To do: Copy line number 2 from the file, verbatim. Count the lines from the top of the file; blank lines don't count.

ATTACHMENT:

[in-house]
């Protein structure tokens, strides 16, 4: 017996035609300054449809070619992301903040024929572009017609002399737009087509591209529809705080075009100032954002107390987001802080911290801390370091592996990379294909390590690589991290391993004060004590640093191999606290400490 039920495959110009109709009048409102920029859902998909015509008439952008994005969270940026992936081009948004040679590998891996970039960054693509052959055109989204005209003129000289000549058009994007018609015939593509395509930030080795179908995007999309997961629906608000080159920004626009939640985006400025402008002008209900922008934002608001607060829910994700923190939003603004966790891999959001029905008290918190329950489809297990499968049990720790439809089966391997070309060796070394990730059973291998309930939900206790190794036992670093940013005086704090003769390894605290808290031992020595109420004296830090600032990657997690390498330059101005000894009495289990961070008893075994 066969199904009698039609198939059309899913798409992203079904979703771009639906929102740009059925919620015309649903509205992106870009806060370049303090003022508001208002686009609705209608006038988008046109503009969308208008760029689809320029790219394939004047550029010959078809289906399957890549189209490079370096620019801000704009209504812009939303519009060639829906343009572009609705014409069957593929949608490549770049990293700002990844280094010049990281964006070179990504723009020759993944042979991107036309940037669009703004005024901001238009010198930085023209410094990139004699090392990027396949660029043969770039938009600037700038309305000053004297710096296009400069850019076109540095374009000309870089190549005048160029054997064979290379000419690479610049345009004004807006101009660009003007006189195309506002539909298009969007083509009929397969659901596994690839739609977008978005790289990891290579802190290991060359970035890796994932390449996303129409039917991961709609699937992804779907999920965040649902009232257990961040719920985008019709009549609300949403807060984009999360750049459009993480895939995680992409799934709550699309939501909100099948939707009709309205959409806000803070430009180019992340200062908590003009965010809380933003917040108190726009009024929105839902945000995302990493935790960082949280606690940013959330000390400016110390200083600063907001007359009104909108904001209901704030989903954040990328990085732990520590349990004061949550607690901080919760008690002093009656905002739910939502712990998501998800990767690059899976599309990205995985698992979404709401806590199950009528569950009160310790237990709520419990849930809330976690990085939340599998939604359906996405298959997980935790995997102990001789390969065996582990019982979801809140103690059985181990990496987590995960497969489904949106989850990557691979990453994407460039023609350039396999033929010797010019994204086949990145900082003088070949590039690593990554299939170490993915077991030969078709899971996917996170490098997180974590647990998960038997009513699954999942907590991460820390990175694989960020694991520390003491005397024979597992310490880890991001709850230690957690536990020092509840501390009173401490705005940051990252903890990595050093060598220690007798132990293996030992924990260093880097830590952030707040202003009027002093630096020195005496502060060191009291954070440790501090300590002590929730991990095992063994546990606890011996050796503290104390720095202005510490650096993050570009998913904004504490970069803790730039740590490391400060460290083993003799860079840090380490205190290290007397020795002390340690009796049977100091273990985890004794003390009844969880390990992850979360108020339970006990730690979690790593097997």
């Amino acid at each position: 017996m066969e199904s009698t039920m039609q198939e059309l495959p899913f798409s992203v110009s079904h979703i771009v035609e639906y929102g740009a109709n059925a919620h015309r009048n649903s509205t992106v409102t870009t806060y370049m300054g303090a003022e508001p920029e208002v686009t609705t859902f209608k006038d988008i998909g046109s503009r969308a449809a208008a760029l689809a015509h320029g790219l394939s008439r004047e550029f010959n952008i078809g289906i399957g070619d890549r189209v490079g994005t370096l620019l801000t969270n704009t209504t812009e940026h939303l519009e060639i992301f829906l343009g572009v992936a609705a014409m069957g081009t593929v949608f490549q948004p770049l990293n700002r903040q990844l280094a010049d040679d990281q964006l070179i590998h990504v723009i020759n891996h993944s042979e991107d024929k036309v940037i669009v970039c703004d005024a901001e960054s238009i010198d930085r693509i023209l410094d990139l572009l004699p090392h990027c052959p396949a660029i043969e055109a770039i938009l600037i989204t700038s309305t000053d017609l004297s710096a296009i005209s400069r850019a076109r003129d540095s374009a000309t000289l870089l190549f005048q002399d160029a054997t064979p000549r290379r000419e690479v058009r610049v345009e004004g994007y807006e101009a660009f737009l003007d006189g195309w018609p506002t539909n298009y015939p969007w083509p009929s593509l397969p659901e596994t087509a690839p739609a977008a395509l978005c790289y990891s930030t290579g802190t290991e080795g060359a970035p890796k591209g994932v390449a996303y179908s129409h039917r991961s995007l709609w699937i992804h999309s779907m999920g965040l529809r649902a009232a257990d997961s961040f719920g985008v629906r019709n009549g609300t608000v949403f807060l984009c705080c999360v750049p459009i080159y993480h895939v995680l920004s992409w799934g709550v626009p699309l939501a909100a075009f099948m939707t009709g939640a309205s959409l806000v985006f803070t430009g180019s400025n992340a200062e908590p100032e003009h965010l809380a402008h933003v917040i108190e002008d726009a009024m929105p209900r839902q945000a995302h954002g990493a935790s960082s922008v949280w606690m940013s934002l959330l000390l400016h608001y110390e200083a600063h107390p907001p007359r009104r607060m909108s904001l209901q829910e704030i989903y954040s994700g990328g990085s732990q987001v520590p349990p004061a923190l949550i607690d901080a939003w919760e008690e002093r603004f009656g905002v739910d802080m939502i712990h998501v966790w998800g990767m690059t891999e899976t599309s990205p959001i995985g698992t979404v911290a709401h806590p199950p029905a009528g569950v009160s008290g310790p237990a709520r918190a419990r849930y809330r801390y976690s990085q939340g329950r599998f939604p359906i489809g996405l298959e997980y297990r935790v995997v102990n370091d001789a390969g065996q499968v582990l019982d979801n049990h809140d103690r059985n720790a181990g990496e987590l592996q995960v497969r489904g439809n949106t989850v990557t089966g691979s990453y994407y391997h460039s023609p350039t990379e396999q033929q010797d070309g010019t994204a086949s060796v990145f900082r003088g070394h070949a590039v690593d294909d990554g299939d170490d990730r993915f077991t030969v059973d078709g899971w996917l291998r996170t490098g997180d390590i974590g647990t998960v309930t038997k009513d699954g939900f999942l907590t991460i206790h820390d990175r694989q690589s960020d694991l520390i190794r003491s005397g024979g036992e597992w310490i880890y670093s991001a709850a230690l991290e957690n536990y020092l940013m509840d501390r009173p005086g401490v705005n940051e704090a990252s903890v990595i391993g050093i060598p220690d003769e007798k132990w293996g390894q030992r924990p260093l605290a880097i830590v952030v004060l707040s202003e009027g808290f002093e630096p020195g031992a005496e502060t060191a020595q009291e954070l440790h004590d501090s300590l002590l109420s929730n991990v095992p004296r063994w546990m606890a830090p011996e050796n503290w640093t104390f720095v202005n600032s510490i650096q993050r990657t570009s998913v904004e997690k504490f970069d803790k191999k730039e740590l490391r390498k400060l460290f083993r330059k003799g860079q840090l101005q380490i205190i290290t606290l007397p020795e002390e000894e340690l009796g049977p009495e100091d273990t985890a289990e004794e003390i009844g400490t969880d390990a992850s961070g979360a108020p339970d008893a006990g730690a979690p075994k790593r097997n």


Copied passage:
């Protein structure tokens, strides 16, 4: 017996035609300054449809070619992301903040024929572009017609002399737009087509591209529809705080075009100032954002107390987001802080911290801390370091592996990379294909390590690589991290391993004060004590640093191999606290400490 039920495959110009109709009048409102920029859902998909015509008439952008994005969270940026992936081009948004040679590998891996970039960054693509052959055109989204005209003129000289000549058009994007018609015939593509395509930030080795179908995007999309997961629906608000080159920004626009939640985006400025402008002008209900922008934002608001607060829910994700923190939003603004966790891999959001029905008290918190329950489809297990499968049990720790439809089966391997070309060796070394990730059973291998309930939900206790190794036992670093940013005086704090003769390894605290808290031992020595109420004296830090600032990657997690390498330059101005000894009495289990961070008893075994 066969199904009698039609198939059309899913798409992203079904979703771009639906929102740009059925919620015309649903509205992106870009806060370049303090003022508001208002686009609705209608006038988008046109503009969308208008760029689809320029790219394939004047550029010959078809289906399957890549189209490079370096620019801000704009209504812009939303519009060639829906343009572009609705014409069957593929949608490549770049990293700002990844280094010049990281964006070179990504723009020759993944042979991107036309940037669009703004005024901001238009010198930085023209410094990139004699090392990027396949660029043969770039938009600037700038309305000053004297710096296009400069850019076109540095374009000309870089190549005048160029054997064979290379000419690479610049345009004004807006101009660009003007006189195309506002539909298009969007083509009929397969659901596994690839739609977008978005790289990891290579802190290991060359970035890796994932390449996303129409039917991961709609699937992804779907999920965040649902009232257990961040719920985008019709009549609300949403807060984009999360750049459009993480895939995680992409799934709550699309939501909100099948939707009709309205959409806000803070430009180019992340200062908590003009965010809380933003917040108190726009009024929105839902945000995302990493935790960082949280606690940013959330000390400016110390200083600063907001007359009104909108904001209901704030989903954040990328990085732990520590349990004061949550607690901080919760008690002093009656905002739910939502712990998501998800990767690059899976599309990205995985698992979404709401806590199950009528569950009160310790237990709520419990849930809330976690990085939340599998939604359906996405298959997980935790995997102990001789390969065996582990019982979801809140103690059985181990990496987590995960497969489904949106989850990557691979990453994407460039023609350039396999033929010797010019994204086949990145900082003088070949590039690593990554299939170490993915077991030969078709899971996917996170490098997180974590647990998960038997009513699954999942907590991460820390990175694989960020694991520390003491005397024979597992310490880890991001709850230690957690536990020092509840501390009173401490705005940051990252903890990595050093060598220690007798132990293996030992924990260093880097830590952030707040202003009027002093630096020195005496502060060191009291954070440790501090300590002590929730991990095992063994546990606890011996050796503290104390720095202005510490650096993050570009998913904004504490970069803790730039740590490391400060460290083993003799860079840090380490205190290290007397020795002390340690009796049977100091273990985890004794003390009844969880390990992850979360108020339970006990730690979690790593097997």